Of course you want better results from your mailings. The worst thing you can do is to become complacent and think the mailing piece you’ve got is “good enough.” The best thing you can do is to keep making variations to your mailing piece, and then test the results.
A client of trying to “crack the code” on direct mail for his medical clinic sent out a tear-sheet mailing that resulted with marginal results. While my client didn’t lose any money and he also didn’t make any money. Actually, marginal results on your first mailing are not bad.
Months later, we recommended he do a split test, where he divide his list and mail the tear sheet piece to one part, and the new piece to the other part. When mailing a new sales piece I always recommend a split test.
By mailing a tear-sheet again against a new format, we could see if the new format was an improvement or not. By testing a new piece against something you have past results on you can be certain about which piece really works better because you are mailing them at the same time to the same lists. The results will tell you what direction to head in next.
Testing different aspects of your mail campaigns is critical to your marketing success. To get you started, here are three aspects of your direct mail campaign you can test. The results could help you significantly increase your response rate in future mailings.
Test Your Headline
The headline is one of the most important parts of the sales letter. If it doesn’t get your prospects’ attention, they won’t read the rest of the sales letter and won’t respond to your offer. You only have about four seconds to get them to decide to read your letter.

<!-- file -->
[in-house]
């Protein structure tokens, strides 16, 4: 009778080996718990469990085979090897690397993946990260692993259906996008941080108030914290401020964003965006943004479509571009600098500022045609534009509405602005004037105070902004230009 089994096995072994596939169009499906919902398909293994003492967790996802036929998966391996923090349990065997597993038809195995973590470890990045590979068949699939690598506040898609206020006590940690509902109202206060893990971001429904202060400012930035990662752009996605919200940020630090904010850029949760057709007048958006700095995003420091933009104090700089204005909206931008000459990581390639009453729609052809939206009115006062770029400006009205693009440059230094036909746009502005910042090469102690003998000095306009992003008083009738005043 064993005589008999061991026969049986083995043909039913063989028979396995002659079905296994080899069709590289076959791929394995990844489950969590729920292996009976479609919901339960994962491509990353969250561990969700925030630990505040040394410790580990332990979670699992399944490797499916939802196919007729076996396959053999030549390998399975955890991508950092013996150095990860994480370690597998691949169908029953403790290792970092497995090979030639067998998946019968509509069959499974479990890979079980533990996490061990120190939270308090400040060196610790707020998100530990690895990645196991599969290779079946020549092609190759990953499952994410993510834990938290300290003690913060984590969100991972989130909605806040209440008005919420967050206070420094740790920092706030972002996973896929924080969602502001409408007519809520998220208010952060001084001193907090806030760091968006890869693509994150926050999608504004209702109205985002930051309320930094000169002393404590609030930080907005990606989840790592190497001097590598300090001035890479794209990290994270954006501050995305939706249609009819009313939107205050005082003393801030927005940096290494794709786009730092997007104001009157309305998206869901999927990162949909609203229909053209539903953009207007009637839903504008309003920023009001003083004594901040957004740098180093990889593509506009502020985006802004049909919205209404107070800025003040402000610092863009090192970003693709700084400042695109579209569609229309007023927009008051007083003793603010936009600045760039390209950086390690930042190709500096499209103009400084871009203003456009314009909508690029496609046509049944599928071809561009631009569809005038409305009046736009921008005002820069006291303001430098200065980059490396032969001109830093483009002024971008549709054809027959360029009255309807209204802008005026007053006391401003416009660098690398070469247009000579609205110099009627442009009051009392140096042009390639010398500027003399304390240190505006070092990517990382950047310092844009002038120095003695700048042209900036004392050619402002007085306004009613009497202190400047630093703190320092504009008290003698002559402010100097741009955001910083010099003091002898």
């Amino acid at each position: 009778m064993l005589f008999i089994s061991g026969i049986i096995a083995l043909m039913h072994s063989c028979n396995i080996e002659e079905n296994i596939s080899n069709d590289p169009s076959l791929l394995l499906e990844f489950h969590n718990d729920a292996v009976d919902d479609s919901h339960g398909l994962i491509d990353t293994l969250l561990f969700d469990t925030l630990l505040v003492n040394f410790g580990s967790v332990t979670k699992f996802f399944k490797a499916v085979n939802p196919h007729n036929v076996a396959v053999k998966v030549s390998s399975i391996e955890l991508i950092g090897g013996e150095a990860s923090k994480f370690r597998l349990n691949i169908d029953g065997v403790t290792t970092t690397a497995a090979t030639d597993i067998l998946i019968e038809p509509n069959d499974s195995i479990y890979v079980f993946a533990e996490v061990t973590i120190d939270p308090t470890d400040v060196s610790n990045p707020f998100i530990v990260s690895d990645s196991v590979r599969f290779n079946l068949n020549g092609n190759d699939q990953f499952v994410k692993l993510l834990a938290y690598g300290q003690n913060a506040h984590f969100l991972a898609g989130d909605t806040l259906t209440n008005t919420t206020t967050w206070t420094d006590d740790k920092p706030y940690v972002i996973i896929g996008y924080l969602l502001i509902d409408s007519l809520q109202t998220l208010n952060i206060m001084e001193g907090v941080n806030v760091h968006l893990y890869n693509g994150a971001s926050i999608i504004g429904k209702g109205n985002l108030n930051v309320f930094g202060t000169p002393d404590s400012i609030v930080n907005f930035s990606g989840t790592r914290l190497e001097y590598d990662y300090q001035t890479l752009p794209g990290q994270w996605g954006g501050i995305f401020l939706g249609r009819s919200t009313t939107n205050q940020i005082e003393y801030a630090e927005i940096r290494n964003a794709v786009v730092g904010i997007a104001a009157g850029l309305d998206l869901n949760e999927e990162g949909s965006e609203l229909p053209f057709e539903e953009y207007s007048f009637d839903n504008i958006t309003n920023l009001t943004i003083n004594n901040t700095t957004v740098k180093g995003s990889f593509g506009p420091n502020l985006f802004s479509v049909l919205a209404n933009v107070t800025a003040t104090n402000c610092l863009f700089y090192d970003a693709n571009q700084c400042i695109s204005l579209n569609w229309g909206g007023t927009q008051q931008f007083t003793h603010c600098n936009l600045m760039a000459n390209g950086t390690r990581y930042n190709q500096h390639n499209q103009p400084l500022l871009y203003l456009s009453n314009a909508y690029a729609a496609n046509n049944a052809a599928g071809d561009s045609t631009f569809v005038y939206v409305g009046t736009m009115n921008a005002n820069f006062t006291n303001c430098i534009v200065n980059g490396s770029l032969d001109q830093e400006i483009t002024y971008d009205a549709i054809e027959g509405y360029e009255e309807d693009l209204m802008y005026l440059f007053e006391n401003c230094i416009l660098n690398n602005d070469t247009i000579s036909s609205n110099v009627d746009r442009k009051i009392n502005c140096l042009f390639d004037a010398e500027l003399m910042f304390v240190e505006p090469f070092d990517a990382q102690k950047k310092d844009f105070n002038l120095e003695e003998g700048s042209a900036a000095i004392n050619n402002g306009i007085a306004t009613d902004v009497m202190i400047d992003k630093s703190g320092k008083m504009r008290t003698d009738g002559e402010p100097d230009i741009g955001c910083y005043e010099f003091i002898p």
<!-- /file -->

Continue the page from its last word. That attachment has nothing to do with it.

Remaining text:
Spend some time thinking of different headlines you can use. Make sure your headline “resonates” with your specific audience (for example, is age-appropriate). Also, consider if your headline is believable. Many people have heard “If it sounds too good to be true, then it is.” If your headline promises too much, it may not be believable.
When you find a headline that you think will be more powerful than your current headline, set up an A/B Split test to compare their results.
Test the Teaser Copy on the Envelope
To get a sales letter opened, some mailers put teaser copy on the outer envelope. Teaser copy consists of words on the envelope that will make the reader want to open it and see what’s inside.
The downside of teaser copy is that it screams “this is advertisement mail,” and so it had better offer something interesting to get the envelope opened, now that it has revealed the letter is advertising.
I’ve tested leaving off the teaser copy totally (having a “blind” envelope), and that usually has worked best for me in mailing to “cold” prospects that don’t know you. But, there are many cases where teaser copy has worked better. I have the most success when I use teaser copy mailing to a house file. You have to test no copy vs. copy to see what will work best for you.
Test a Different Offer
The offer is what the customer will get for responding, and if it involves a purchase (rather than a free trial, for example), the cost of the product or service.Here are some things you can test with the offer:
- Bonus or premium
- Different payment options
- Response options (phone, fax, online, email, text)
- Adding an offer end date
There are many more offer options, but these are the main ones that I test. The more you test, the more you will learn, and the better your response rate will be!